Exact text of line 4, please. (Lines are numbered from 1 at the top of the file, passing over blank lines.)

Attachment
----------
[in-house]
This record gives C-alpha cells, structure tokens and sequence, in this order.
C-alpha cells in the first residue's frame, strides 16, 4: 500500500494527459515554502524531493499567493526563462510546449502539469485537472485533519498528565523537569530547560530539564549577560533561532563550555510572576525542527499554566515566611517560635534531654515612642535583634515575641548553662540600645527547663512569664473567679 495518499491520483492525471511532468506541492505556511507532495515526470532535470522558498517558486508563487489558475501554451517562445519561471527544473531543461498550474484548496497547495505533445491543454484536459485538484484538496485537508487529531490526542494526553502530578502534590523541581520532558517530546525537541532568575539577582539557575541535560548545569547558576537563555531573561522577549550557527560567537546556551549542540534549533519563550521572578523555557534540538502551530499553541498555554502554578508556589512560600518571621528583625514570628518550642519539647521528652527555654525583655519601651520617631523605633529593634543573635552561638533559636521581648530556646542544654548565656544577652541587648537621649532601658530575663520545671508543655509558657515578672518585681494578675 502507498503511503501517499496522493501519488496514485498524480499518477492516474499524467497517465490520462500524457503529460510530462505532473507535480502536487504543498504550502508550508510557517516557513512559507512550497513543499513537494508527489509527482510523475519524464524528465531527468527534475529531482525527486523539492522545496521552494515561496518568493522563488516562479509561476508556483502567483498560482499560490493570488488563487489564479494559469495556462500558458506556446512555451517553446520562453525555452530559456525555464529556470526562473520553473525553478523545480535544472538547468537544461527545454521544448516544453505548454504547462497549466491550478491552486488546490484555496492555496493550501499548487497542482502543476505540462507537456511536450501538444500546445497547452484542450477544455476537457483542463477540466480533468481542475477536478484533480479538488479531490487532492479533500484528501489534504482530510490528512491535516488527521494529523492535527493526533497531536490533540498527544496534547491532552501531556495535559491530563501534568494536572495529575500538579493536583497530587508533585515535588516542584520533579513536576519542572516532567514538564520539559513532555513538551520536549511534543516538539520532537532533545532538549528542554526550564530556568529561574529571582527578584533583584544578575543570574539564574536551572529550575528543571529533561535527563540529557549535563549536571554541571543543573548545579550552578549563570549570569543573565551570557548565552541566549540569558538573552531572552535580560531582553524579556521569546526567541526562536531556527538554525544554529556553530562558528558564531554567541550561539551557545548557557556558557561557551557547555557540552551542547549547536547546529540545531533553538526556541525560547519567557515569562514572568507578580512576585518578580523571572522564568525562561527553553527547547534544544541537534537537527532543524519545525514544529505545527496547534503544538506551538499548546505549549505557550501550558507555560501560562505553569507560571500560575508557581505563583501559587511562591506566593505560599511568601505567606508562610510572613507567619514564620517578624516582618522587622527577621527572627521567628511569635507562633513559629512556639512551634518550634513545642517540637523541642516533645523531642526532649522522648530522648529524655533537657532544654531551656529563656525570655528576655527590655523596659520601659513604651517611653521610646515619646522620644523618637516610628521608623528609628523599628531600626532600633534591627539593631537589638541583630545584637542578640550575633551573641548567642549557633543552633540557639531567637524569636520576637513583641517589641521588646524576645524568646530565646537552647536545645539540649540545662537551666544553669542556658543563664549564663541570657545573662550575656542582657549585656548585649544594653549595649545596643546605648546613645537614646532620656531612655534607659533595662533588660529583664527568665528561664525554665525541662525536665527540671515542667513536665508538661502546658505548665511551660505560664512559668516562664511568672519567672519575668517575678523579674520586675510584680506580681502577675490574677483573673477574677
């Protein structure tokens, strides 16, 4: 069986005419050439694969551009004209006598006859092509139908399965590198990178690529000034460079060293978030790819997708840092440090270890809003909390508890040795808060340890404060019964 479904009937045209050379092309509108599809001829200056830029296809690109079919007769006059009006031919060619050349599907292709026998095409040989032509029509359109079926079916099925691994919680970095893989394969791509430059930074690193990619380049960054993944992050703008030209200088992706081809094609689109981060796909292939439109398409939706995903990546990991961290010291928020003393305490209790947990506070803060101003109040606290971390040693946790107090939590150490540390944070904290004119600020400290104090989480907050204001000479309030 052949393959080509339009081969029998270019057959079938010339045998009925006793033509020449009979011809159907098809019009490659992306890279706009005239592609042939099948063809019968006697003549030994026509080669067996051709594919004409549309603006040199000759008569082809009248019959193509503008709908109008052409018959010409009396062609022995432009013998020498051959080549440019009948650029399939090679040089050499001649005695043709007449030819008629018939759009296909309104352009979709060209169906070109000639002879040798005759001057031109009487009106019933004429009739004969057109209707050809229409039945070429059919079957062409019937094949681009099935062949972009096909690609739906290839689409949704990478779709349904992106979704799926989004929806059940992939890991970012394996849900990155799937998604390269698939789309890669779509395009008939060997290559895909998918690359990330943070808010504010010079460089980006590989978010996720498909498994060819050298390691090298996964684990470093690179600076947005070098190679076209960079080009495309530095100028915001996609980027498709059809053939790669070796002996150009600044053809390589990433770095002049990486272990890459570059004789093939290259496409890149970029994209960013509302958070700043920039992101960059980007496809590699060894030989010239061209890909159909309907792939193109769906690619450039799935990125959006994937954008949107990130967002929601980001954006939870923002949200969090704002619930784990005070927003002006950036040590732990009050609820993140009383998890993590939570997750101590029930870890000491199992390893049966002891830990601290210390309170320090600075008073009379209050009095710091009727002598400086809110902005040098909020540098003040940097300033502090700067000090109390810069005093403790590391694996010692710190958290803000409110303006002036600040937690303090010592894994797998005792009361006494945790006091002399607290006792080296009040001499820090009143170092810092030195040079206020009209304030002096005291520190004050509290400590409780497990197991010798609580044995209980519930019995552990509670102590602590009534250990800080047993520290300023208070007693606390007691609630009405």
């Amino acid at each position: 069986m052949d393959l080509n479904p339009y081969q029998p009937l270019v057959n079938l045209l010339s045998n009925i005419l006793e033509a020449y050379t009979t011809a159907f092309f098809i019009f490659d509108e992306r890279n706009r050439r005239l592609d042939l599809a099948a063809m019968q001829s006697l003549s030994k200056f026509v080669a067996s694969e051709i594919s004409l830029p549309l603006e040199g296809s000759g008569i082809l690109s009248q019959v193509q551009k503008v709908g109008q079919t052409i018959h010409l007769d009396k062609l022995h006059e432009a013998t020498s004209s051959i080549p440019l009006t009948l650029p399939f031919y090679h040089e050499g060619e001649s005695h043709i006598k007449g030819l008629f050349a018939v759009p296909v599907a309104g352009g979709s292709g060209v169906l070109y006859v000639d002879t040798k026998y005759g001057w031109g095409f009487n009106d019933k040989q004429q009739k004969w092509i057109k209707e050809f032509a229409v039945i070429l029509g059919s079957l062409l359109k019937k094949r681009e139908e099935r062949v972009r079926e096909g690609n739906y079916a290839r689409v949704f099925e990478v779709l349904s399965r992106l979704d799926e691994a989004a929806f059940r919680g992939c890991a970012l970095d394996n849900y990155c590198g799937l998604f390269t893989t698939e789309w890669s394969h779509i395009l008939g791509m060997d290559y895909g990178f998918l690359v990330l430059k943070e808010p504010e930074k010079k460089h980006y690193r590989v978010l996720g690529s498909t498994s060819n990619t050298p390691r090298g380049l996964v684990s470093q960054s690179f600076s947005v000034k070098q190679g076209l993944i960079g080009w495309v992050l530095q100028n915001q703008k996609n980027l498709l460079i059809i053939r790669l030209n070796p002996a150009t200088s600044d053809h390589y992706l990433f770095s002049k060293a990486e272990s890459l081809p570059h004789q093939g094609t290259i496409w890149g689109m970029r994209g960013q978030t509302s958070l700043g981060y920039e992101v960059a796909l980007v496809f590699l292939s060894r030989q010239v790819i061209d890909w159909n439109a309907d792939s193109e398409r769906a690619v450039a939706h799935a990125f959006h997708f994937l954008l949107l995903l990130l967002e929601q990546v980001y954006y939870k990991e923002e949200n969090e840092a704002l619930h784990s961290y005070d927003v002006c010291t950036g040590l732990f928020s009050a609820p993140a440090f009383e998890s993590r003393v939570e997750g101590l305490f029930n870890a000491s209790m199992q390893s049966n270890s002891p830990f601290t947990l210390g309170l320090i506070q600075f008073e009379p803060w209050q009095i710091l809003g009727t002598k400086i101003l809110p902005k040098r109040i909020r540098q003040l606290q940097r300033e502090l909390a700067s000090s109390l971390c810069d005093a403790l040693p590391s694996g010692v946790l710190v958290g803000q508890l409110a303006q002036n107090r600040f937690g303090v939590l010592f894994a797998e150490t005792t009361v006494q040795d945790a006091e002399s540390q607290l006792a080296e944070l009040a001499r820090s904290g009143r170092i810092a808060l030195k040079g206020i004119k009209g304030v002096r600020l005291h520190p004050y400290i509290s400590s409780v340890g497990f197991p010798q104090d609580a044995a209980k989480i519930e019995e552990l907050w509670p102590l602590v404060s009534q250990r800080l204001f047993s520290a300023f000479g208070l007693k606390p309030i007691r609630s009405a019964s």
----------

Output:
């Protein structure tokens, strides 16, 4: 069986005419050439694969551009004209006598006859092509139908399965590198990178690529000034460079060293978030790819997708840092440090270890809003909390508890040795808060340890404060019964 479904009937045209050379092309509108599809001829200056830029296809690109079919007769006059009006031919060619050349599907292709026998095409040989032509029509359109079926079916099925691994919680970095893989394969791509430059930074690193990619380049960054993944992050703008030209200088992706081809094609689109981060796909292939439109398409939706995903990546990991961290010291928020003393305490209790947990506070803060101003109040606290971390040693946790107090939590150490540390944070904290004119600020400290104090989480907050204001000479309030 052949393959080509339009081969029998270019057959079938010339045998009925006793033509020449009979011809159907098809019009490659992306890279706009005239592609042939099948063809019968006697003549030994026509080669067996051709594919004409549309603006040199000759008569082809009248019959193509503008709908109008052409018959010409009396062609022995432009013998020498051959080549440019009948650029399939090679040089050499001649005695043709007449030819008629018939759009296909309104352009979709060209169906070109000639002879040798005759001057031109009487009106019933004429009739004969057109209707050809229409039945070429059919079957062409019937094949681009099935062949972009096909690609739906290839689409949704990478779709349904992106979704799926989004929806059940992939890991970012394996849900990155799937998604390269698939789309890669779509395009008939060997290559895909998918690359990330943070808010504010010079460089980006590989978010996720498909498994060819050298390691090298996964684990470093690179600076947005070098190679076209960079080009495309530095100028915001996609980027498709059809053939790669070796002996150009600044053809390589990433770095002049990486272990890459570059004789093939290259496409890149970029994209960013509302958070700043920039992101960059980007496809590699060894030989010239061209890909159909309907792939193109769906690619450039799935990125959006994937954008949107990130967002929601980001954006939870923002949200969090704002619930784990005070927003002006950036040590732990009050609820993140009383998890993590939570997750101590029930870890000491199992390893049966002891830990601290210390309170320090600075008073009379209050009095710091009727002598400086809110902005040098909020540098003040940097300033502090700067000090109390810069005093403790590391694996010692710190958290803000409110303006002036600040937690303090010592894994797998005792009361006494945790006091002399607290006792080296009040001499820090009143170092810092030195040079206020009209304030002096005291520190004050509290400590409780497990197991010798609580044995209980519930019995552990509670102590602590009534250990800080047993520290300023208070007693606390007691609630009405």